chicken dhansak – bengali style

Chicken dhansak is a timeless Indian dish where the humble lentil is transformed into something wonderful. Overlay some big Bengali flavours and it might become a new classic.

Heresy? Maybe. But I like it. A lot. Because it’s just tasty. And it’s way easier than the original. That’s a dish meant for Sunday dinner. For special occasions. Serious business.

This is an easier version of dhansak

This is easy. Chicken dhansak for weeknights. Takes a while to get the lentils cooked. But other than it’s a snap. Make the lentils one evening. Set them aside. Finish it the next night. No rush. No pressure.

Or make it in a single evening. Totally doable if you start early enough. This chicken dhansak is a hurry up and wait kind of recipe. Most of the time is spent watching it cook.

Or doing other stuff. Lentils take a while to get to mush. And mush is where the magic is.

Chicken dhansak in a black bowl with paratha.

That mush is the sauce. The creamy coating that wraps every bite of chicken. Perfect for dipping Indian flatbreads into. Mush into magic. That’s what this is about.

Chicken dhansak with a bengali twist

The flavour profile is different from classic chicken dhansak. Bengali flavours. Mustard seed. Cumin seed. Panch phoran. I think the only thing that could make this more Bengali is if you put potatoes into it.

Panch phoran is going to take a trip to an Indian grocer. Count on that. But that’s always the case with Indian recipes. There are lots of other things to get. If you are getting into Indian cooking you will need to start collecting spices anyway.

Panch phoran is Bengali five spice. A blend of whole spices. Cumin. Mustard seed. Fenugreek. Nigella. Fennel.

Somehow these five spices come together into something that just works. Perfectly. Once you try it you’ll understand. It comes pre-mixed so just pick up the package labeled panch phoran and you are golden.

chicken dhansak from above with rice and parathas.

Bone-in chicken cooks in the lentils

Bone-in chicken makes a difference. And dark meat is always better for braised dishes. Two things you really need to stick to. Play with the spices. Try different things. But make sure that you use dark meat. On the bone.

The chicken cooks in the lentils. The juices from the chicken become part of the sauce. That’s important. Really brings it together. Puts the chicken into chicken dhansak. Boneless chicken breast just cannot compete.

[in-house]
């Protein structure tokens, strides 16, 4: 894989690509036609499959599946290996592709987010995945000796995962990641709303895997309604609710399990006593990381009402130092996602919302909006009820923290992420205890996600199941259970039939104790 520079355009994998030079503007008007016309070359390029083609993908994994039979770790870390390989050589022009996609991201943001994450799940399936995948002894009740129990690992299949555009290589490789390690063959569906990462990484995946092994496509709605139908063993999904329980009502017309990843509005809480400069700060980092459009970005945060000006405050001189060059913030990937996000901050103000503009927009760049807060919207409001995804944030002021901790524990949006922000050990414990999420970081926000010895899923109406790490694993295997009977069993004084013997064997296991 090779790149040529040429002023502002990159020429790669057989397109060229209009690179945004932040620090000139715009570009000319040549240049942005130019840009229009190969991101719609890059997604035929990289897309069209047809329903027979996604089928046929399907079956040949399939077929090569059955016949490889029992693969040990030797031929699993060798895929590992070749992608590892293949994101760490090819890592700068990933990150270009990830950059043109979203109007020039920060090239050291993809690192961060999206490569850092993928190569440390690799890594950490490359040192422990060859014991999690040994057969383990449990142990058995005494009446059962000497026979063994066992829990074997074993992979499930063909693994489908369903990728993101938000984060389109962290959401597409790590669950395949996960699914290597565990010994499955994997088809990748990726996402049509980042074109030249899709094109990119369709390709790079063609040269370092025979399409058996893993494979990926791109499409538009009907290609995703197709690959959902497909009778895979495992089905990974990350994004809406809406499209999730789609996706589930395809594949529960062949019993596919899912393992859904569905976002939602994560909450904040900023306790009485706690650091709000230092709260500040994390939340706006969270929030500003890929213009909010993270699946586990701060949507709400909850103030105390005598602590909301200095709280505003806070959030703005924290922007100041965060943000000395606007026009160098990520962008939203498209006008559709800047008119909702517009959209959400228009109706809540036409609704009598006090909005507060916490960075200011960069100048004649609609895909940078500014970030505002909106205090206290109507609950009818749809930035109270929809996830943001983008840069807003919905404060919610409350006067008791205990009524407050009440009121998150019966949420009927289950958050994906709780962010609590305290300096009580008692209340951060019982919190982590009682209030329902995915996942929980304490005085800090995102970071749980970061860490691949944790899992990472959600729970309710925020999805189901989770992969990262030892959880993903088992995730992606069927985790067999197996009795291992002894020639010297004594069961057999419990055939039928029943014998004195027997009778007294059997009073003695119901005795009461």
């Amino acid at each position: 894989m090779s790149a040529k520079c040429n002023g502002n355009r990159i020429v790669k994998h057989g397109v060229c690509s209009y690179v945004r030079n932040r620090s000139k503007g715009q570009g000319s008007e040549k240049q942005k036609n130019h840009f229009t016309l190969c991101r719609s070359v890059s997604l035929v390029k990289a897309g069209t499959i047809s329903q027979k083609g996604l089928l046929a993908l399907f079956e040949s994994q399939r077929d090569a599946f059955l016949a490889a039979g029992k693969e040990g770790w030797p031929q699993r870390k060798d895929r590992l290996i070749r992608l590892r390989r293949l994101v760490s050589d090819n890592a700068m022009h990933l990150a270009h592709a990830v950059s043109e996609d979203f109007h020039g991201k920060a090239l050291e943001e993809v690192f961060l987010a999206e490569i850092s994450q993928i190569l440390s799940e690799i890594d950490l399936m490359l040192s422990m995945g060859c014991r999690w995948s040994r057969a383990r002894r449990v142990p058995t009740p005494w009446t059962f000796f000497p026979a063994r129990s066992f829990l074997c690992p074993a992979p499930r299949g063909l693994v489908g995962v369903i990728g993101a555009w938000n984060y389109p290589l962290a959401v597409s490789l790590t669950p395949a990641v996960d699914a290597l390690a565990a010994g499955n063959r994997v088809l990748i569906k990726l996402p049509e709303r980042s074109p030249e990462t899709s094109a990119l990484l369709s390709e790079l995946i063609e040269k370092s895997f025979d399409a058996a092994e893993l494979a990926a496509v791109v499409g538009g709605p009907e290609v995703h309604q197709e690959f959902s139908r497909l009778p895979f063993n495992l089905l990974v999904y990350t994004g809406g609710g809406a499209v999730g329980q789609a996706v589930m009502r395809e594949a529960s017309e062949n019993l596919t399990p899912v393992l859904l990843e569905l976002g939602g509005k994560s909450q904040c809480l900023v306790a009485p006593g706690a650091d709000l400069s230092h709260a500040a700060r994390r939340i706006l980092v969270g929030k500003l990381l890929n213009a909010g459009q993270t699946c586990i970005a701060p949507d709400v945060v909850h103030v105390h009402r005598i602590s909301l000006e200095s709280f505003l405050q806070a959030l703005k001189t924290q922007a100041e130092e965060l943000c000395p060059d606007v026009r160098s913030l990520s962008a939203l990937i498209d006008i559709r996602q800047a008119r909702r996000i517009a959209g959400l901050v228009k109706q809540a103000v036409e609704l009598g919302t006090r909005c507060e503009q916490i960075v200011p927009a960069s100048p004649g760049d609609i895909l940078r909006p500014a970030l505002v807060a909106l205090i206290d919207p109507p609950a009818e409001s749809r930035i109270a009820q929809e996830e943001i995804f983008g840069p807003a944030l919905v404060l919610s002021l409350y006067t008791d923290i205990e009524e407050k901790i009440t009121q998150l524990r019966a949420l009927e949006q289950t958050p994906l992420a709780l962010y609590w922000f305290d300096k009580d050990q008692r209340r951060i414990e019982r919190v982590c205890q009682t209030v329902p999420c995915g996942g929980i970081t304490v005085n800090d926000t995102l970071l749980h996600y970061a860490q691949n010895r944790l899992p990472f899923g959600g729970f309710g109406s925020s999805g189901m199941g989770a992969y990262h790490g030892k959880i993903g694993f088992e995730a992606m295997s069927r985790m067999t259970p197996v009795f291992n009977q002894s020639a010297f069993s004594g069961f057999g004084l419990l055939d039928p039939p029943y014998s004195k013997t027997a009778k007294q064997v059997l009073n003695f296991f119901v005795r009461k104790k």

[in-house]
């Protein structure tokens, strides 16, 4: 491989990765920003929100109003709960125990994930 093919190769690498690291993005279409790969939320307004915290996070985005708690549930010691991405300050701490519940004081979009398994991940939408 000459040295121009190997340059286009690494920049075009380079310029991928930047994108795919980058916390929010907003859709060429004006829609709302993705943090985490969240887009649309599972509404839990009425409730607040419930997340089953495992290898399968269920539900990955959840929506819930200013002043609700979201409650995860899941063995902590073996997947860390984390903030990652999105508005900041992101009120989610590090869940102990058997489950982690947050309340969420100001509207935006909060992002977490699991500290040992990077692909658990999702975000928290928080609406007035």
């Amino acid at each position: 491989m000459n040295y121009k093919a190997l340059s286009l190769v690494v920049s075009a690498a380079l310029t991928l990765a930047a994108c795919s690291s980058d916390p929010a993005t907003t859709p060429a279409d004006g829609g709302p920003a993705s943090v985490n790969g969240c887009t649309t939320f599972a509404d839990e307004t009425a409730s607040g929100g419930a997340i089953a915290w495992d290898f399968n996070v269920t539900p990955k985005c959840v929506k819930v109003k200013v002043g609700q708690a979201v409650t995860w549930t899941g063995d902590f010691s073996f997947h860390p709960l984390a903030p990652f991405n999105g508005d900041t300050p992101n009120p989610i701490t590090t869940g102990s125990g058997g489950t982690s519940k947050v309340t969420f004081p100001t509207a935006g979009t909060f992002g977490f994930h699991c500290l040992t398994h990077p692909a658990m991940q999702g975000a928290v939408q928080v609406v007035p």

Try the lentils after you add the tomato mixture. Then try it once the chicken is cooked. You’ll see. Before – lentil dish. After –  chicken dhansak – Bengali style.

chicken dhansak in a black bowl close up.

This is homestyle cooking. Not what you get in restaurants. What people cook for family. For good friends. There are lots of flashy restaurant style dishes on this blog – including a dhansak curry.

But sometimes comfort food is what you need. And this is comfort food. If you like Indian. And you like lentils. This chicken dhansak could be just what you need. Easy. And really tasty. How can you go wrong?

Chicken dhansak in a black bowl from above - close up.
Chicken dhansak in a karai - from above.
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4.95 from 19 votes

chicken dhansak – bengali style

Chicken dhansak bengali style is a different take on a Parsi classic. It’s less work and just as tasty. 
Course Main
Cuisine Indian
Keyword chicken curry, dhansak, indian chicken curry
Prep Time 15 minutes
Cook Time 1 hour 30 minutes
Total Time 1 hour 45 minutes
Servings 4
Calories 573kcal
Author romain | glebekitchen


The dal

  • 1 1/2 cups masoor dal – red split lentils
  • 4 1/2 cups water
  • 1 tsp turmeric powder

The chicken dhansak

  • 1 two inch piece of cinnamon bark – also known as cassia bark
  • 1 tsp brown mustard seeds
  • 1/2 tsp cumin seeds
  • 1 tsp panch phoran – bengali whole spice mix
  • 1-2 tsp kashmiri chili powder – depending how hot you like it
  • 1 1/2 tbsp garlic ginger paste – make your own following the link below. It’s so much better than store bought.
  • 2 medium tomatoes about 12 oz, diced
  • 2 green finger hot chilies seeded and diced. Or one jalapeño, seeded and diced.
  • 2 tbsp neutral oil
  • 8 chicken thighs or 4 thighs and 4 drumsticks, skinless
  • 1 tsp kosher salt to start – you will need more.


Prepare the lentils

  • Combine the lentils, water and turmeric in a pot large enough to hold the final curry. Bring to a boil, reduce the heat and simmer until the lentils are mushy. You want to bring them to a boil uncovered and then cover when you reduce to a simmer. I’ve had lentils boil over more times than I care to mention. Messy stuff.
  • Give them a stir every now and then while they cook. Sometimes they stick to the bottom a bit right when they get to the mush stage. Keep an eye on them. They will cook more with the chicken. Ultimately you want the lentils to fully disintegrate. A little thick at this stage is OK. The chicken will throw some liquid as it cooks.

Prepare the seasoning masala or tempering

  • Heat the oil over medium heat in a skillet. Add the cinnamon and cook until little bubbles form around it. This takes 20-30 seconds.
  • Now add the mustard seed, panch phoran and cumin seed. Cook until they start to sizzle. Again, this takes only a few seconds.